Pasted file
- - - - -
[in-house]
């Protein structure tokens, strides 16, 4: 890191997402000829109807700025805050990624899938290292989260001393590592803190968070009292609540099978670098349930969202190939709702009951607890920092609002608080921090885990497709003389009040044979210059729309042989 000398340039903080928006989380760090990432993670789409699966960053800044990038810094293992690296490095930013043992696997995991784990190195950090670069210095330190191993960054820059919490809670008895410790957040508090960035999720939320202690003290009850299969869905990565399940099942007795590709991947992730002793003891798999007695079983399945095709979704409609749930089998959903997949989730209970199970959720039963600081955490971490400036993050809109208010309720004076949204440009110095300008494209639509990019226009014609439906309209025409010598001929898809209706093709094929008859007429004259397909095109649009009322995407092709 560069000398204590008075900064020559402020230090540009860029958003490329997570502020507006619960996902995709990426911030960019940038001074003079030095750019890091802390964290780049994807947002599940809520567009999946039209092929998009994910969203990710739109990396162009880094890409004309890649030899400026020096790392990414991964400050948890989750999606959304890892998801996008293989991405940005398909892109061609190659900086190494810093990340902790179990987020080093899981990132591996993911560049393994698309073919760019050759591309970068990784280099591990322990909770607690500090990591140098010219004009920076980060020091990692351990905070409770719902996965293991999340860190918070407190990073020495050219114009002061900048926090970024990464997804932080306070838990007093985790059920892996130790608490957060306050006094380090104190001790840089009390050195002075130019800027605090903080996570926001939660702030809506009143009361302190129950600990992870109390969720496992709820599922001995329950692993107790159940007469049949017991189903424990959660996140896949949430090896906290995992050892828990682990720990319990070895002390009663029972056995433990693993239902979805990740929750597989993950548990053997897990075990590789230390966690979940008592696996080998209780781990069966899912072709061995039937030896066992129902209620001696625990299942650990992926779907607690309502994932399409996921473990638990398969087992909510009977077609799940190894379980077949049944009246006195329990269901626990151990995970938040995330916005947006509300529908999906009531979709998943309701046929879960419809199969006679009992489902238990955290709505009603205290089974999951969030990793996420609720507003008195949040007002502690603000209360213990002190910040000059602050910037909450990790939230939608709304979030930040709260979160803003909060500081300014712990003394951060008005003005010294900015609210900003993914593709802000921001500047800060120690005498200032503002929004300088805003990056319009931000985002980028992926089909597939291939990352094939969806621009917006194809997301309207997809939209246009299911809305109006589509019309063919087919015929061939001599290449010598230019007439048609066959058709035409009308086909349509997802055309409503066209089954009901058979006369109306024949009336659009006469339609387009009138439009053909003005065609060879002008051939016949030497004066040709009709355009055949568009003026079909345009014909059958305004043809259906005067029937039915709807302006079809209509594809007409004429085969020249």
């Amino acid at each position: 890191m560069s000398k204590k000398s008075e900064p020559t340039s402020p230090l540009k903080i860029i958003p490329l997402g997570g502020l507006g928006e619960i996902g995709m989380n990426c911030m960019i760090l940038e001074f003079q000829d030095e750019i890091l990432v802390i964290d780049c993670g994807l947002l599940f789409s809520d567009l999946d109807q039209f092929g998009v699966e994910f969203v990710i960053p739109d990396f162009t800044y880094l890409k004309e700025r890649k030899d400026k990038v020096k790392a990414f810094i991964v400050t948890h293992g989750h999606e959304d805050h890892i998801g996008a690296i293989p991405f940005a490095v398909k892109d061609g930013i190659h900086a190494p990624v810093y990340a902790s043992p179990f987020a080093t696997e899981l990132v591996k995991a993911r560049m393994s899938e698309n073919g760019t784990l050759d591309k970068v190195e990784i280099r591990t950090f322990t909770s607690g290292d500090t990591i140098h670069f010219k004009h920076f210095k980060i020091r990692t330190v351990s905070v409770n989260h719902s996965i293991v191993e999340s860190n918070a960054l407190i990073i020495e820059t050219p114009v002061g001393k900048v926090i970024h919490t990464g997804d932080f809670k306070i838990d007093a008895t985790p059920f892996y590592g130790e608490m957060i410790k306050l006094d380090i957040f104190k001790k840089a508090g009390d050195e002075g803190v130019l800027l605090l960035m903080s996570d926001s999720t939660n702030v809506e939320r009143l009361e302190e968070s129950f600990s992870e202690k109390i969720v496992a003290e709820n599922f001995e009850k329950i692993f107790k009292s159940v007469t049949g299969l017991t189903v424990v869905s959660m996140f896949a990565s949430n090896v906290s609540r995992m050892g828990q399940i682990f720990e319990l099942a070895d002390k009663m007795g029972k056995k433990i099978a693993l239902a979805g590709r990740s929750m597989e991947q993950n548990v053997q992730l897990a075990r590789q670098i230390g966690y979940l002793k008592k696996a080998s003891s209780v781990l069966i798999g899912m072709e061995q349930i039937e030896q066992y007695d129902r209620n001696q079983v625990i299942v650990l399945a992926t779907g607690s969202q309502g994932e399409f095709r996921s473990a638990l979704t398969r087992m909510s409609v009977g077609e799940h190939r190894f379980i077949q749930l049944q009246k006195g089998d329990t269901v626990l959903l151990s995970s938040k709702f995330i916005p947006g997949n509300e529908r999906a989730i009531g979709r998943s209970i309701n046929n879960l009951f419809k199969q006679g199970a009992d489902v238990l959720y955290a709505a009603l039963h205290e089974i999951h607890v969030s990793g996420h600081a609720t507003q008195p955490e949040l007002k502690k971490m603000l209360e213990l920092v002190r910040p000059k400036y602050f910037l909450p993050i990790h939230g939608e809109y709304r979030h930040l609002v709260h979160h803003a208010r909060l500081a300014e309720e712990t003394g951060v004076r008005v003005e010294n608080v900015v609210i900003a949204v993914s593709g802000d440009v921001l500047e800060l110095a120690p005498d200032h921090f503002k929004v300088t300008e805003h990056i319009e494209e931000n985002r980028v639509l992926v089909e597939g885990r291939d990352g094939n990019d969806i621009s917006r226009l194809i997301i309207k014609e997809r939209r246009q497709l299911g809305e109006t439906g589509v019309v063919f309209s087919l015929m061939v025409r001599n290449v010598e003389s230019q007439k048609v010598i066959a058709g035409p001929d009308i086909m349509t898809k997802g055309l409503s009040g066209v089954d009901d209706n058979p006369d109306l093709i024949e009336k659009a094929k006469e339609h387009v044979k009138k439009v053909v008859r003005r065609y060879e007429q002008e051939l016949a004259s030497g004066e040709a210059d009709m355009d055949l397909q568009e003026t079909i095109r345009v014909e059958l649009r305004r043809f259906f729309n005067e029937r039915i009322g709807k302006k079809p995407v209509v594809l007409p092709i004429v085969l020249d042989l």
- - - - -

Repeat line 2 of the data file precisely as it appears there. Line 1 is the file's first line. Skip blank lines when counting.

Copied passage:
């Protein structure tokens, strides 16, 4: 890191997402000829109807700025805050990624899938290292989260001393590592803190968070009292609540099978670098349930969202190939709702009951607890920092609002608080921090885990497709003389009040044979210059729309042989 000398340039903080928006989380760090990432993670789409699966960053800044990038810094293992690296490095930013043992696997995991784990190195950090670069210095330190191993960054820059919490809670008895410790957040508090960035999720939320202690003290009850299969869905990565399940099942007795590709991947992730002793003891798999007695079983399945095709979704409609749930089998959903997949989730209970199970959720039963600081955490971490400036993050809109208010309720004076949204440009110095300008494209639509990019226009014609439906309209025409010598001929898809209706093709094929008859007429004259397909095109649009009322995407092709 560069000398204590008075900064020559402020230090540009860029958003490329997570502020507006619960996902995709990426911030960019940038001074003079030095750019890091802390964290780049994807947002599940809520567009999946039209092929998009994910969203990710739109990396162009880094890409004309890649030899400026020096790392990414991964400050948890989750999606959304890892998801996008293989991405940005398909892109061609190659900086190494810093990340902790179990987020080093899981990132591996993911560049393994698309073919760019050759591309970068990784280099591990322990909770607690500090990591140098010219004009920076980060020091990692351990905070409770719902996965293991999340860190918070407190990073020495050219114009002061900048926090970024990464997804932080306070838990007093985790059920892996130790608490957060306050006094380090104190001790840089009390050195002075130019800027605090903080996570926001939660702030809506009143009361302190129950600990992870109390969720496992709820599922001995329950692993107790159940007469049949017991189903424990959660996140896949949430090896906290995992050892828990682990720990319990070895002390009663029972056995433990693993239902979805990740929750597989993950548990053997897990075990590789230390966690979940008592696996080998209780781990069966899912072709061995039937030896066992129902209620001696625990299942650990992926779907607690309502994932399409996921473990638990398969087992909510009977077609799940190894379980077949049944009246006195329990269901626990151990995970938040995330916005947006509300529908999906009531979709998943309701046929879960419809199969006679009992489902238990955290709505009603205290089974999951969030990793996420609720507003008195949040007002502690603000209360213990002190910040000059602050910037909450990790939230939608709304979030930040709260979160803003909060500081300014712990003394951060008005003005010294900015609210900003993914593709802000921001500047800060120690005498200032503002929004300088805003990056319009931000985002980028992926089909597939291939990352094939969806621009917006194809997301309207997809939209246009299911809305109006589509019309063919087919015929061939001599290449010598230019007439048609066959058709035409009308086909349509997802055309409503066209089954009901058979006369109306024949009336659009006469339609387009009138439009053909003005065609060879002008051939016949030497004066040709009709355009055949568009003026079909345009014909059958305004043809259906005067029937039915709807302006079809209509594809007409004429085969020249």